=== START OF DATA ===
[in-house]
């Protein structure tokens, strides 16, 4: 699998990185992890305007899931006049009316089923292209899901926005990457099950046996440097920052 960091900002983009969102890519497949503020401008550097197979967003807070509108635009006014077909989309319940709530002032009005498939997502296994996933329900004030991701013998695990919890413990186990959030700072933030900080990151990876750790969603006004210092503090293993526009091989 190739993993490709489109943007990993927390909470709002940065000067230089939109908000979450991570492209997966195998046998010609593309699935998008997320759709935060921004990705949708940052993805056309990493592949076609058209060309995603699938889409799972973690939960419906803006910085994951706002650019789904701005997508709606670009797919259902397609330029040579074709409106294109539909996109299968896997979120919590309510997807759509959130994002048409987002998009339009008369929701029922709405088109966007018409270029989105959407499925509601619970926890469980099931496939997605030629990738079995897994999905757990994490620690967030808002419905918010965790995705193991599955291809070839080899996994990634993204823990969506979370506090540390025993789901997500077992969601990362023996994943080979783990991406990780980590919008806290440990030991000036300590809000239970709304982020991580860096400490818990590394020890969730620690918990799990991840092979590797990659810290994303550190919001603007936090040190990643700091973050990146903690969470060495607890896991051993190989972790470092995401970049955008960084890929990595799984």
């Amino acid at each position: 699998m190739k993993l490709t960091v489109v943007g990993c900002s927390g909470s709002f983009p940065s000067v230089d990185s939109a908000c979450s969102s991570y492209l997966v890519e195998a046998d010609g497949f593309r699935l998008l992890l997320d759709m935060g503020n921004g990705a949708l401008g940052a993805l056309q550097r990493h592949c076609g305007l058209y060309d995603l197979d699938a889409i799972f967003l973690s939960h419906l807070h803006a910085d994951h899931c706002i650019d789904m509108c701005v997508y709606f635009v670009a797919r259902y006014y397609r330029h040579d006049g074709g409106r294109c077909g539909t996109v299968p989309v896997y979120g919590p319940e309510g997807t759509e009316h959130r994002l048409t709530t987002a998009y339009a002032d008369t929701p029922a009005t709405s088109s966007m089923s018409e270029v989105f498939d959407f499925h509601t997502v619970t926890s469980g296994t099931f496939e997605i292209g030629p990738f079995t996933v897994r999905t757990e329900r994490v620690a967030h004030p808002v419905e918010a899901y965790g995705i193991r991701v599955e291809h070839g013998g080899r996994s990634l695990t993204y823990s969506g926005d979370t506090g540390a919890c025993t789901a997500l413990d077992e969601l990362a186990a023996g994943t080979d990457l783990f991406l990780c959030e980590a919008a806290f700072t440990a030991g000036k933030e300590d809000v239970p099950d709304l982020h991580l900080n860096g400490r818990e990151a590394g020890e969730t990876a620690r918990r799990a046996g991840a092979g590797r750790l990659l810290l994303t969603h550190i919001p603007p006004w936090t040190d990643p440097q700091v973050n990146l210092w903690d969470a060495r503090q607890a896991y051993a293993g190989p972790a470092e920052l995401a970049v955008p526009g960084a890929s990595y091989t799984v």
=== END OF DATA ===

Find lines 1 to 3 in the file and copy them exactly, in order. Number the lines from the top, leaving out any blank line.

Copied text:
[in-house]
């Protein structure tokens, strides 16, 4: 699998990185992890305007899931006049009316089923292209899901926005990457099950046996440097920052 960091900002983009969102890519497949503020401008550097197979967003807070509108635009006014077909989309319940709530002032009005498939997502296994996933329900004030991701013998695990919890413990186990959030700072933030900080990151990876750790969603006004210092503090293993526009091989 190739993993490709489109943007990993927390909470709002940065000067230089939109908000979450991570492209997966195998046998010609593309699935998008997320759709935060921004990705949708940052993805056309990493592949076609058209060309995603699938889409799972973690939960419906803006910085994951706002650019789904701005997508709606670009797919259902397609330029040579074709409106294109539909996109299968896997979120919590309510997807759509959130994002048409987002998009339009008369929701029922709405088109966007018409270029989105959407499925509601619970926890469980099931496939997605030629990738079995897994999905757990994490620690967030808002419905918010965790995705193991599955291809070839080899996994990634993204823990969506979370506090540390025993789901997500077992969601990362023996994943080979783990991406990780980590919008806290440990030991000036300590809000239970709304982020991580860096400490818990590394020890969730620690918990799990991840092979590797990659810290994303550190919001603007936090040190990643700091973050990146903690969470060495607890896991051993190989972790470092995401970049955008960084890929990595799984």
């Amino acid at each position: 699998m190739k993993l490709t960091v489109v943007g990993c900002s927390g909470s709002f983009p940065s000067v230089d990185s939109a908000c979450s969102s991570y492209l997966v890519e195998a046998d010609g497949f593309r699935l998008l992890l997320d759709m935060g503020n921004g990705a949708l401008g940052a993805l056309q550097r990493h592949c076609g305007l058209y060309d995603l197979d699938a889409i799972f967003l973690s939960h419906l807070h803006a910085d994951h899931c706002i650019d789904m509108c701005v997508y709606f635009v670009a797919r259902y006014y397609r330029h040579d006049g074709g409106r294109c077909g539909t996109v299968p989309v896997y979120g919590p319940e309510g997807t759509e009316h959130r994002l048409t709530t987002a998009y339009a002032d008369t929701p029922a009005t709405s088109s966007m089923s018409e270029v989105f498939d959407f499925h509601t997502v619970t926890s469980g296994t099931f496939e997605i292209g030629p990738f079995t996933v897994r999905t757990e329900r994490v620690a967030h004030p808002v419905e918010a899901y965790g995705i193991r991701v599955e291809h070839g013998g080899r996994s990634l695990t993204y823990s969506g926005d979370t506090g540390a919890c025993t789901a997500l413990d077992e969601l990362a186990a023996g994943t080979d990457l783990f991406l990780c959030e980590a919008a806290f700072t440990a030991g000036k933030e300590d809000v239970p099950d709304l982020h991580l900080n860096g400490r818990e990151a590394g020890e969730t990876a620690r918990r799990a046996g991840a092979g590797r750790l990659l810290l994303t969603h550190i919001p603007p006004w936090t040190d990643p440097q700091v973050n990146l210092w903690d969470a060495r503090q607890a896991y051993a293993g190989p972790a470092e920052l995401a970049v955008p526009g960084a890929s990595y091989t799984v």